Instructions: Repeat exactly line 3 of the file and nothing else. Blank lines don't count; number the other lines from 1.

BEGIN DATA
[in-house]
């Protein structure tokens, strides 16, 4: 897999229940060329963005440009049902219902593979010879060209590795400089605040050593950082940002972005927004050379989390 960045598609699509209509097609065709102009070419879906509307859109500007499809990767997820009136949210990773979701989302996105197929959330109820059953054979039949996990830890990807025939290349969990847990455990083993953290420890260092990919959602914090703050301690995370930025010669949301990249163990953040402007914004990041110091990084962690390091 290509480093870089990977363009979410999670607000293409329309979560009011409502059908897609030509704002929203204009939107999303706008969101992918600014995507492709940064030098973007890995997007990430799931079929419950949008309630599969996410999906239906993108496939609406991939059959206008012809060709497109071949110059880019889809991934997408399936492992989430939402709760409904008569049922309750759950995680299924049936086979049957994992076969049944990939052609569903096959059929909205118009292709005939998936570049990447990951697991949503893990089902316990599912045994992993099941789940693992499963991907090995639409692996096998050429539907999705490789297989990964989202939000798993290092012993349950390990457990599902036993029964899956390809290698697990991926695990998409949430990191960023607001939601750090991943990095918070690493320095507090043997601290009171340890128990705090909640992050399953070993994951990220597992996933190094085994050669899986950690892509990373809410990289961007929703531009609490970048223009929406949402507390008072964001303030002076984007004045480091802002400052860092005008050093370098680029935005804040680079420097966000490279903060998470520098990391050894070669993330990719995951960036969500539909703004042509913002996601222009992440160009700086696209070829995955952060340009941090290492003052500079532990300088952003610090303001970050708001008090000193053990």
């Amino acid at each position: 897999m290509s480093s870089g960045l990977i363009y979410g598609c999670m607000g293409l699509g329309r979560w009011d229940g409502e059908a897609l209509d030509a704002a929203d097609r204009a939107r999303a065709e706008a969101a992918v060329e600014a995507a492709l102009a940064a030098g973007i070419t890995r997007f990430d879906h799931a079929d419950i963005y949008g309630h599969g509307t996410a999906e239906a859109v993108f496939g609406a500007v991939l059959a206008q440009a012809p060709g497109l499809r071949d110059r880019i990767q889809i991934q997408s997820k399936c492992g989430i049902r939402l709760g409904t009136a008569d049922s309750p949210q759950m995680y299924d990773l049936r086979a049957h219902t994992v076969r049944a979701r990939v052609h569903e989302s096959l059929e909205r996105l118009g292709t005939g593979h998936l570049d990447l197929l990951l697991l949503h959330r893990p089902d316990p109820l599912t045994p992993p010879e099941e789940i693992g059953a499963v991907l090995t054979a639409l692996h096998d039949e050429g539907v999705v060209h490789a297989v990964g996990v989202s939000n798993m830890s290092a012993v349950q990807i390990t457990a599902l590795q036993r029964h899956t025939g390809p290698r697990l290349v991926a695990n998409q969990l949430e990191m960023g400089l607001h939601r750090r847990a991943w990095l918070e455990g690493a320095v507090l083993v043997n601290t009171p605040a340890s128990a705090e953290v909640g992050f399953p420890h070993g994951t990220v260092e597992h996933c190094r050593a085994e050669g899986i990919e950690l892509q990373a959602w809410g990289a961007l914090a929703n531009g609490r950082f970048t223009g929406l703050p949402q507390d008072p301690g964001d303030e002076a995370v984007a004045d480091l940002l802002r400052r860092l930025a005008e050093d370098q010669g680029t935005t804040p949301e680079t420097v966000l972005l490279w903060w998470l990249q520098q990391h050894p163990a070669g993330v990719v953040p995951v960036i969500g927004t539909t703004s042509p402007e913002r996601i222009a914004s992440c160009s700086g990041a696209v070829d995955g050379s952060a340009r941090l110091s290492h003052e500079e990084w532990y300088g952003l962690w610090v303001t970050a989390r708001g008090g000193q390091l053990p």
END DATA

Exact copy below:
């Amino acid at each position: 897999m290509s480093s870089g960045l990977i363009y979410g598609c999670m607000g293409l699509g329309r979560w009011d229940g409502e059908a897609l209509d030509a704002a929203d097609r204009a939107r999303a065709e706008a969101a992918v060329e600014a995507a492709l102009a940064a030098g973007i070419t890995r997007f990430d879906h799931a079929d419950i963005y949008g309630h599969g509307t996410a999906e239906a859109v993108f496939g609406a500007v991939l059959a206008q440009a012809p060709g497109l499809r071949d110059r880019i990767q889809i991934q997408s997820k399936c492992g989430i049902r939402l709760g409904t009136a008569d049922s309750p949210q759950m995680y299924d990773l049936r086979a049957h219902t994992v076969r049944a979701r990939v052609h569903e989302s096959l059929e909205r996105l118009g292709t005939g593979h998936l570049d990447l197929l990951l697991l949503h959330r893990p089902d316990p109820l599912t045994p992993p010879e099941e789940i693992g059953a499963v991907l090995t054979a639409l692996h096998d039949e050429g539907v999705v060209h490789a297989v990964g996990v989202s939000n798993m830890s290092a012993v349950q990807i390990t457990a599902l590795q036993r029964h899956t025939g390809p290698r697990l290349v991926a695990n998409q969990l949430e990191m960023g400089l607001h939601r750090r847990a991943w990095l918070e455990g690493a320095v507090l083993v043997n601290t009171p605040a340890s128990a705090e953290v909640g992050f399953p420890h070993g994951t990220v260092e597992h996933c190094r050593a085994e050669g899986i990919e950690l892509q990373a959602w809410g990289a961007l914090a929703n531009g609490r950082f970048t223009g929406l703050p949402q507390d008072p301690g964001d303030e002076a995370v984007a004045d480091l940002l802002r400052r860092l930025a005008e050093d370098q010669g680029t935005t804040p949301e680079t420097v966000l972005l490279w903060w998470l990249q520098q990391h050894p163990a070669g993330v990719v953040p995951v960036i969500g927004t539909t703004s042509p402007e913002r996601i222009a914004s992440c160009s700086g990041a696209v070829d995955g050379s952060a340009r941090l110091s290492h003052e500079e990084w532990y300088g952003l962690w610090v303001t970050a989390r708001g008090g000193q390091l053990p």